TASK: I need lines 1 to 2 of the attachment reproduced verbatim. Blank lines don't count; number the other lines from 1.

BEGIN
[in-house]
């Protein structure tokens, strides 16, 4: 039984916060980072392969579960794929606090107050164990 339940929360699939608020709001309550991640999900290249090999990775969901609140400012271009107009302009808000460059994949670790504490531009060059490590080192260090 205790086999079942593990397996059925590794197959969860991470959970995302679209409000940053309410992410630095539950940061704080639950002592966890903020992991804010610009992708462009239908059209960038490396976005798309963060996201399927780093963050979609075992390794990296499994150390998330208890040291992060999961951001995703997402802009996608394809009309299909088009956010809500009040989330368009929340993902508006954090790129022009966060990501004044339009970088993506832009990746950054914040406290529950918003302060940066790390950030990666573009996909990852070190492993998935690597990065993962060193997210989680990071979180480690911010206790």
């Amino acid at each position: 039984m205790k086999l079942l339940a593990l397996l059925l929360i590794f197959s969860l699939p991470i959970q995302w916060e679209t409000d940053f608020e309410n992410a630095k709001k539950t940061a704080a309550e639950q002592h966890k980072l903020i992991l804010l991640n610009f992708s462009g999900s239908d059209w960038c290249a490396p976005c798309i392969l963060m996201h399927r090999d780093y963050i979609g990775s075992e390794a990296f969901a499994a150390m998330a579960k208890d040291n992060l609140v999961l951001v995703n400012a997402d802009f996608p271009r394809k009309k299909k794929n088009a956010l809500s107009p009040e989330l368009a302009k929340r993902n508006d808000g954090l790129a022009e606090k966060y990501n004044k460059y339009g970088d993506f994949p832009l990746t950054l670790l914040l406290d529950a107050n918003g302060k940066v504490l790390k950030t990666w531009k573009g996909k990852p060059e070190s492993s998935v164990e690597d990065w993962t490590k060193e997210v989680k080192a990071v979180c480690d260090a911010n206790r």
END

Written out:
[in-house]
């Protein structure tokens, strides 16, 4: 039984916060980072392969579960794929606090107050164990 339940929360699939608020709001309550991640999900290249090999990775969901609140400012271009107009302009808000460059994949670790504490531009060059490590080192260090 205790086999079942593990397996059925590794197959969860991470959970995302679209409000940053309410992410630095539950940061704080639950002592966890903020992991804010610009992708462009239908059209960038490396976005798309963060996201399927780093963050979609075992390794990296499994150390998330208890040291992060999961951001995703997402802009996608394809009309299909088009956010809500009040989330368009929340993902508006954090790129022009966060990501004044339009970088993506832009990746950054914040406290529950918003302060940066790390950030990666573009996909990852070190492993998935690597990065993962060193997210989680990071979180480690911010206790």